Well, let’s see, what can I say that I haven’t already said. Heat + humidity do not mix with social outings. I’ll try to shut up now. Approximately 4-6 hours were set aside to visit the vineyards of Virginia as attendees piled into random buses not knowing which wineries they would visit. As the travelers dripped their way back to the hotel, I heard a lot of good things, and a lot of bad. Good = lunch inside. Bad = lunch outside. All loved the wineries tours, all mixed on the quality of VA wine; but that VA Viogniers seem to be best known and best liked. Some of the wineries visited were White Hall, King Family, Flying Fox, Cardinal Point and Afton Mountain – to name a few. We were offered a pre-dinner reception with Cognac/EU…who scheduled this? Cognac pre-dinner?? The dinner was alot of fun. Wine Blog Awards were announced by a very colorful presenter. We tasted 12? wines to pair with the food, which was so-so. I felt sorry for the servers who seemed totally out of their element serving that much wine. Evening ended with a Vibrant Rioja Crawl.
Wine Bloggers Conference, July 22, 2011
Thomas Jefferson was founder and architect of the University of Virginia. Conceived by 1800 and established in 1819, it is the only university in the United States to be designated a World Heritage Site by UNESCO, an honor it shares with nearby Monticello. Day 1 of the conference started with an optional walking tour of the campus. I was not able to go due to the weather heating up, which eventually turned into a sweatbath. We found out later that it was the hottest day in Charlottesville in 11 years!
Indoors however, was the meeting of the sponsors which was a lot of fun. They were very approachable, charming, and gracious, ready to make us feel welcome, and, of course offering their wine portfolios. After that was the keynote address with Jancis Robinson.
As we all had thought from the start, Jancis was absolutely entertaining, thought-provoking, very approachable, and full of solid information. Dead on for the perfect keynote speaker.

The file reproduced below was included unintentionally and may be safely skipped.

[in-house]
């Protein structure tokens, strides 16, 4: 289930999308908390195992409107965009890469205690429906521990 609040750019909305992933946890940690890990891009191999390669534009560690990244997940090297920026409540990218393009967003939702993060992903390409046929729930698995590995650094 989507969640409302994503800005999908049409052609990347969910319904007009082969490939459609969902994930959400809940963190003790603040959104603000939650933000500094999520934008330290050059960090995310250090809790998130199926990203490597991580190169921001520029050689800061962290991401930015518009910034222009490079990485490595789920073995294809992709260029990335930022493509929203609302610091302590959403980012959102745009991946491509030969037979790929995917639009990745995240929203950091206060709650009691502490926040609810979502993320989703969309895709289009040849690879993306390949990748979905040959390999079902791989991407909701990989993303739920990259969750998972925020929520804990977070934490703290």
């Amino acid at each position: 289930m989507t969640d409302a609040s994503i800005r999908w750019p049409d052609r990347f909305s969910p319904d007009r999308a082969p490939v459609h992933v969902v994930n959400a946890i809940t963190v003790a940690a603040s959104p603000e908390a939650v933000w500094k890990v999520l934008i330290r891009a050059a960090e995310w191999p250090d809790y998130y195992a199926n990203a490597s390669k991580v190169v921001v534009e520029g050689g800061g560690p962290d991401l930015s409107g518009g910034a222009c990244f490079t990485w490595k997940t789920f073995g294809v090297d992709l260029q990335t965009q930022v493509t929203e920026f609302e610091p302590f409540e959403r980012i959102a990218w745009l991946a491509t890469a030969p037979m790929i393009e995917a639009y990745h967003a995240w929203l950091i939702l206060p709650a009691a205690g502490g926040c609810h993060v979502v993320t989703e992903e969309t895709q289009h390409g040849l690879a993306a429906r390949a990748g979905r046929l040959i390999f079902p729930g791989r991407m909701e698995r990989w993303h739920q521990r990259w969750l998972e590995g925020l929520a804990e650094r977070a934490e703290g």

One of the things that bothered me throughout the conference was that there was little to no food offered anytime during the day (none that I knew of anyway). From 9am to 6pm, there was no food anywhere and the schedule did not allow any time to even run out and grab something. The ironic thing too was that a friend of mine asked that afternoon, “Where can a girl get a glass of wine around here”? So true, here we were at a conference for wine bloggers and there was no wine to be had between the keynote address at 1:15pm and the live wine blogging at 4:20pm. No food and no wine???
Being afraid of suffering from heatstroke (I’m hot-blooded – no comments), I had to avoid almost all of the social events that were offered at the WBC11, as they were outside. Friday night there was a wonderful evening planned at Monticello; however, the event was held outside under an open tent. I did not go, but I did hear that people were dropping like flies. After the visit to Monticello was the “Other 46″ tasting at the hotel. Just as the international grand tasting from the night before, there were far less presenters of wine than you would think. There may have been about 6? states represented. So sad.
Oh well…there were social events being held in the hotel during and after Monticello, but they were private, “secret”, invitation only, parties. I suppose as a first time attendee and beginning blogger I did not personally know enough people for any invites. So sad.